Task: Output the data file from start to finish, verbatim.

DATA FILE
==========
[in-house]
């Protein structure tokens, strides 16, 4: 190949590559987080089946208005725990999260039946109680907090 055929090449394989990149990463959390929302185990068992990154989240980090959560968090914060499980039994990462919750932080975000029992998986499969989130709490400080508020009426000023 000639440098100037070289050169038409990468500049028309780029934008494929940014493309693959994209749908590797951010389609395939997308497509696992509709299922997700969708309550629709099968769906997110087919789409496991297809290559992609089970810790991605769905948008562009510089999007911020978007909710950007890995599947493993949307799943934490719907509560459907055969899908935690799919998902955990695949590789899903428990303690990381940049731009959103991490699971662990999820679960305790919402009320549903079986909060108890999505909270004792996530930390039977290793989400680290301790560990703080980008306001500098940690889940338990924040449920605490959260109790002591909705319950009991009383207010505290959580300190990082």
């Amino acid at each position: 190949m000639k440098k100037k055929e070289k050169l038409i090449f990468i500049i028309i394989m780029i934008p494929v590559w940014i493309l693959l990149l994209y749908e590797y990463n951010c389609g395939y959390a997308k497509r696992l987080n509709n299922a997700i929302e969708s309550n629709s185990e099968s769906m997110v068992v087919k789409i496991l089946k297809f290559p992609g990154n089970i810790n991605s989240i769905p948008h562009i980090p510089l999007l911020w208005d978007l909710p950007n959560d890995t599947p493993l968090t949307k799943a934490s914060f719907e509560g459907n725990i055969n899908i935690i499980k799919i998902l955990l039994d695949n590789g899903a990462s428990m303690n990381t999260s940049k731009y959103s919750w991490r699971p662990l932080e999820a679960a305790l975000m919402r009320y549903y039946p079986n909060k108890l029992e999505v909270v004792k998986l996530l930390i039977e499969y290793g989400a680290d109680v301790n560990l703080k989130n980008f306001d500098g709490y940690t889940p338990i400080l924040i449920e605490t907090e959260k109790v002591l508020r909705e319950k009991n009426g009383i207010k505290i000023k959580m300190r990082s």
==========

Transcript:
[in-house]
């Protein structure tokens, strides 16, 4: 190949590559987080089946208005725990999260039946109680907090 055929090449394989990149990463959390929302185990068992990154989240980090959560968090914060499980039994990462919750932080975000029992998986499969989130709490400080508020009426000023 000639440098100037070289050169038409990468500049028309780029934008494929940014493309693959994209749908590797951010389609395939997308497509696992509709299922997700969708309550629709099968769906997110087919789409496991297809290559992609089970810790991605769905948008562009510089999007911020978007909710950007890995599947493993949307799943934490719907509560459907055969899908935690799919998902955990695949590789899903428990303690990381940049731009959103991490699971662990999820679960305790919402009320549903079986909060108890999505909270004792996530930390039977290793989400680290301790560990703080980008306001500098940690889940338990924040449920605490959260109790002591909705319950009991009383207010505290959580300190990082």
């Amino acid at each position: 190949m000639k440098k100037k055929e070289k050169l038409i090449f990468i500049i028309i394989m780029i934008p494929v590559w940014i493309l693959l990149l994209y749908e590797y990463n951010c389609g395939y959390a997308k497509r696992l987080n509709n299922a997700i929302e969708s309550n629709s185990e099968s769906m997110v068992v087919k789409i496991l089946k297809f290559p992609g990154n089970i810790n991605s989240i769905p948008h562009i980090p510089l999007l911020w208005d978007l909710p950007n959560d890995t599947p493993l968090t949307k799943a934490s914060f719907e509560g459907n725990i055969n899908i935690i499980k799919i998902l955990l039994d695949n590789g899903a990462s428990m303690n990381t999260s940049k731009y959103s919750w991490r699971p662990l932080e999820a679960a305790l975000m919402r009320y549903y039946p079986n909060k108890l029992e999505v909270v004792k998986l996530l930390i039977e499969y290793g989400a680290d109680v301790n560990l703080k989130n980008f306001d500098g709490y940690t889940p338990i400080l924040i449920e605490t907090e959260k109790v002591l508020r909705e319950k009991n009426g009383i207010k505290i000023k959580m300190r990082s």